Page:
I've seen people working at the facility where my Mom worked at that had no clue about dementia patients and their behavior. Just because a person is a nurse or a CNA doesn't mean they are they most educated when it comes to the disease. Most family members who have become caregivers to a LO with the disease HAVE educated themselves on it. Just because you all went to school for 2 or 4 years or as in the case of a CNA 6 weeks doesn't make you an expert on it. Dementia patients are AFRAID of water-maybe some of the people in this thread should educate themselves on the disease.

As for not taking a shower my Mom didn't take one for several months at the facility-they did bed baths instead. So, yes, not taking a shower was not the thing that killed her.

I see a lot of pass the buck onto the patients family in this thread. IMO most of the people who worked at my Mom's facility were not qualified to work there. I can see why they aren't working at hospitals because their attitudes and the way they do things would never fly at a hospital.

Oh and for the record, I'm not saying it's wrong to gently persuade them to do something. What is wrong is lying to them about medication and badgering them into doing what you want them to.

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Poochiewoochie, not all dementia patients are afraid of water. Maybe some are but certainly not all. Because each person is an individual we have to tailor care plans for that person.

Also, despite every good intention many high risk fallers do continue to fall. Short of tying them to the bed (which most LTC facilities to my understanding do not use restraints) there may not be much we can do, other than make their environment safe so when they do fall, they're not so critically injured.

The right to refuse in LTC is a toughie. I do everything I can think of. Leave the room and come back a minute later, have other staff try to help, etc. especially with dementia patients. Therapeutic lying is also a good technique. If they're yelling and fighting I usually will give up then. Some things can wait a while or aren't a huge deal to refuse.

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Not all falls are preventable. Even with fall precautions.

i wish families understood this.

that yes, even with a low bed, floor mats, bed alarms and continual supervision...

that the self-determined pt IS going to walk, whether s/he is able to or not.

and these pts are going to fall, be hospitalized, return only to fall again.

personally, i think there are many family members who suffer a lot of guilt after their parent dies...

and much of their angst is displaced.

yes, there are substandard nursing homes and i wish all families did their research before selecting a ltc facility for their loved one.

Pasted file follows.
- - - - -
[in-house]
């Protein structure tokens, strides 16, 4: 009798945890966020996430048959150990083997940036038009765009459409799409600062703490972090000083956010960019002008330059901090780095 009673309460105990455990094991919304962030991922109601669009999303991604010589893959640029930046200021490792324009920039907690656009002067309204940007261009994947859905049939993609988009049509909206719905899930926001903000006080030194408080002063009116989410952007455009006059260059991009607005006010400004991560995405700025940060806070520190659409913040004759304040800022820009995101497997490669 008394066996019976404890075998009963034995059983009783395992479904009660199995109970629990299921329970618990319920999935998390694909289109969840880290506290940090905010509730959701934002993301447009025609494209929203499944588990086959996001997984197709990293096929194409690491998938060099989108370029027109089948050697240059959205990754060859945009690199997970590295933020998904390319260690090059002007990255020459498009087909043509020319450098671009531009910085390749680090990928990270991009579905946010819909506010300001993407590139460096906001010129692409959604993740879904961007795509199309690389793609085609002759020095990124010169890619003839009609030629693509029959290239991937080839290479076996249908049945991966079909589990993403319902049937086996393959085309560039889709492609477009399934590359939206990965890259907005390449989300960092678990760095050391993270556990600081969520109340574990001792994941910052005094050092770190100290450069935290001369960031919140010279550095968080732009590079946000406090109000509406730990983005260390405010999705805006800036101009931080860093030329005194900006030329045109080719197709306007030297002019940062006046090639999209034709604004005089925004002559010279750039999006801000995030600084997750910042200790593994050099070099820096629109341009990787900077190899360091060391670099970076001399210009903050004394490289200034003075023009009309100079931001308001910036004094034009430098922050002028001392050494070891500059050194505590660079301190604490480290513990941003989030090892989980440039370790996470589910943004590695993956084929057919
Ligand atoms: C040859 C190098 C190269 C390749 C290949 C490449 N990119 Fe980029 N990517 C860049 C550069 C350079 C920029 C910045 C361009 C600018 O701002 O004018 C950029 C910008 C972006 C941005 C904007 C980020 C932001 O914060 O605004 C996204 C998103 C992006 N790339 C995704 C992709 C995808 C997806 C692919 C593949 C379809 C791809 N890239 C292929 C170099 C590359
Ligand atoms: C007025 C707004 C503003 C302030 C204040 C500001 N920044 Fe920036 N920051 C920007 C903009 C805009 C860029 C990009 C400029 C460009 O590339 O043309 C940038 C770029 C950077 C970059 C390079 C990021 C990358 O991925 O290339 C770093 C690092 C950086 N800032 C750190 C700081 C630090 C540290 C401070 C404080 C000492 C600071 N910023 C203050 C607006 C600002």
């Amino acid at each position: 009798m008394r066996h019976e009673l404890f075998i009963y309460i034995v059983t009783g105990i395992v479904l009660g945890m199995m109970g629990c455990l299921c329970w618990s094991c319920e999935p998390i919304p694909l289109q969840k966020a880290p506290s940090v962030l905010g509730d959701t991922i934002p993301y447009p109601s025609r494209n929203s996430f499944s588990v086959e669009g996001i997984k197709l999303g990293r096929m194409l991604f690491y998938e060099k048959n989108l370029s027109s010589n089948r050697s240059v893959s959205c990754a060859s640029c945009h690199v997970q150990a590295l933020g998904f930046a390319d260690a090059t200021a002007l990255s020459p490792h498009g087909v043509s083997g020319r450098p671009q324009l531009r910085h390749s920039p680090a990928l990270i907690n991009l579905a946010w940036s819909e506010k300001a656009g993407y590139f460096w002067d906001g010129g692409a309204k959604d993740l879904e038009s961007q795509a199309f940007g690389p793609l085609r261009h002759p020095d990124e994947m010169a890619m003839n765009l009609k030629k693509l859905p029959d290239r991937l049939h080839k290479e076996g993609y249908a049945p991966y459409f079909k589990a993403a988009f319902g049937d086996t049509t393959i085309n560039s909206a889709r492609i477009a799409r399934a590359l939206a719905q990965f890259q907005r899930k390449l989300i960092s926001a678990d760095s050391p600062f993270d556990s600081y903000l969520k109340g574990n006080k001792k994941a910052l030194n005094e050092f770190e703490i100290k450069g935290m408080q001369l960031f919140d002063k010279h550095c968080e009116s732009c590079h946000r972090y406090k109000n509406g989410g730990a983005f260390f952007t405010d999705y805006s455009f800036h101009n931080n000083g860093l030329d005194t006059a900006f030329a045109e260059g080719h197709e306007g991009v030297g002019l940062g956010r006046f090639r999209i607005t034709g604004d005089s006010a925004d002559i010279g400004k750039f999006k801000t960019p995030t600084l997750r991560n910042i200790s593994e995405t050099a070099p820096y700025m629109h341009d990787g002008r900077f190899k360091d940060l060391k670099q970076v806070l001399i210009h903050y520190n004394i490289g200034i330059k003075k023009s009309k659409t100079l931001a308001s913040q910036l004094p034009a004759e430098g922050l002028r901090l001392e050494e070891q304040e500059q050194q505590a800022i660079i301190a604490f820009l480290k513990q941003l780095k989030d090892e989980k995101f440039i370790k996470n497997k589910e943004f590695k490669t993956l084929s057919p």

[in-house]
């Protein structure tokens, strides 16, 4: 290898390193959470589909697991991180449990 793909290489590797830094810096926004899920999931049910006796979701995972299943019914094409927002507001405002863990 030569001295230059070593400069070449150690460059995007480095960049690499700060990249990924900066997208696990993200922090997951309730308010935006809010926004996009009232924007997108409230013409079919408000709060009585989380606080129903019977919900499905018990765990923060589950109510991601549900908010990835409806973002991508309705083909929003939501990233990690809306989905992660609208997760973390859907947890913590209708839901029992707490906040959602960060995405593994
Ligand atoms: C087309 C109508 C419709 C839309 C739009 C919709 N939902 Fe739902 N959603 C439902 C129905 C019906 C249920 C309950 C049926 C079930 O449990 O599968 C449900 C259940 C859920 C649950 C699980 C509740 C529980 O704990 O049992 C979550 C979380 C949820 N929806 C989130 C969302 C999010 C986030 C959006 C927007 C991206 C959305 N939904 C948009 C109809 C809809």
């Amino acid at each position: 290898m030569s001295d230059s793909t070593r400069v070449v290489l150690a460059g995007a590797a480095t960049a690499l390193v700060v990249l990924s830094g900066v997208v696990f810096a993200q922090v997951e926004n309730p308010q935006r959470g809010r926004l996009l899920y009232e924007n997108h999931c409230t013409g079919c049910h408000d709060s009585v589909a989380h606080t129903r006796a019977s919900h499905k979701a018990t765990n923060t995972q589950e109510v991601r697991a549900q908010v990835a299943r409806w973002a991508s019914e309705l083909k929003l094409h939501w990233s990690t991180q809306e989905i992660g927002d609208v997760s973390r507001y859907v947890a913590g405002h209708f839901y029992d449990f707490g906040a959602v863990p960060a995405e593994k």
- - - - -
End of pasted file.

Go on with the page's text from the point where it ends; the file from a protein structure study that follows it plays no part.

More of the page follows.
medicare has the public results of all state surveys that are done at ltc...

and one can plainly see the results/standing of any particular facility.

still, we nurses are blamed for everything - some, rightly so.

as long as each and every one of us can sleep at night, knowing we gave ea pt our personal and professional best, then all is right in the world.

i wish healing and peace for all who are grieving a loss of a loved one.

leslie

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Dementia patients are more than a chapter in some nursing book. People here seem to think they are experts just because they went to school. I don't begrudge you for doing so but if you REALLY want to be enlightened about dementia patients read the book

[h=1]The 36-Hour Day: A Family Guide to Caring for People Who Have Alzheimer Disease, Related Dementias, and Memory Loss[/h]

Or try visiting an Alzheimers forum to get some idea what we family members have to deal with. A lot of us have put our lives on hold because we decided to take care of our LO. None of you that work in SNF or LTC are "special" to us family caregivers because in the long run you are getting paid to care of them. And yes, it might be Medicaid that is paying for their stay but it is OUR taxpayer money that is paying for Medicaid.

Unlike you in the nursing field people people like me who have or had to take care of a LO with dementia don't have the privilege of 8 or 12 hour shifts and are not paid for doing so. It's not a paycheck or a so-called calling(in which we feel the need to glorify ourselves to others because we think we are "special")that we do it for-it's because we love our family member. Our days are spent taking care of their every needs and our days don't end at a certain time. There is no lunch or dinner breaks to whine about not getting and many a sleepless night is spent wondering how much longer you can do it by yourself like I did. Every day is a battle whether it be getting the person to eat, bathe or take medication. They feel their freedom and independence slipping away because of the disease and it only intensifies the resentment when someone is there telling them what they have to do as if they are a child. You that work in LTC/SNF think you know what it's all about-you have no clue. Being paid to do something is a lot different than doing it because you love the person.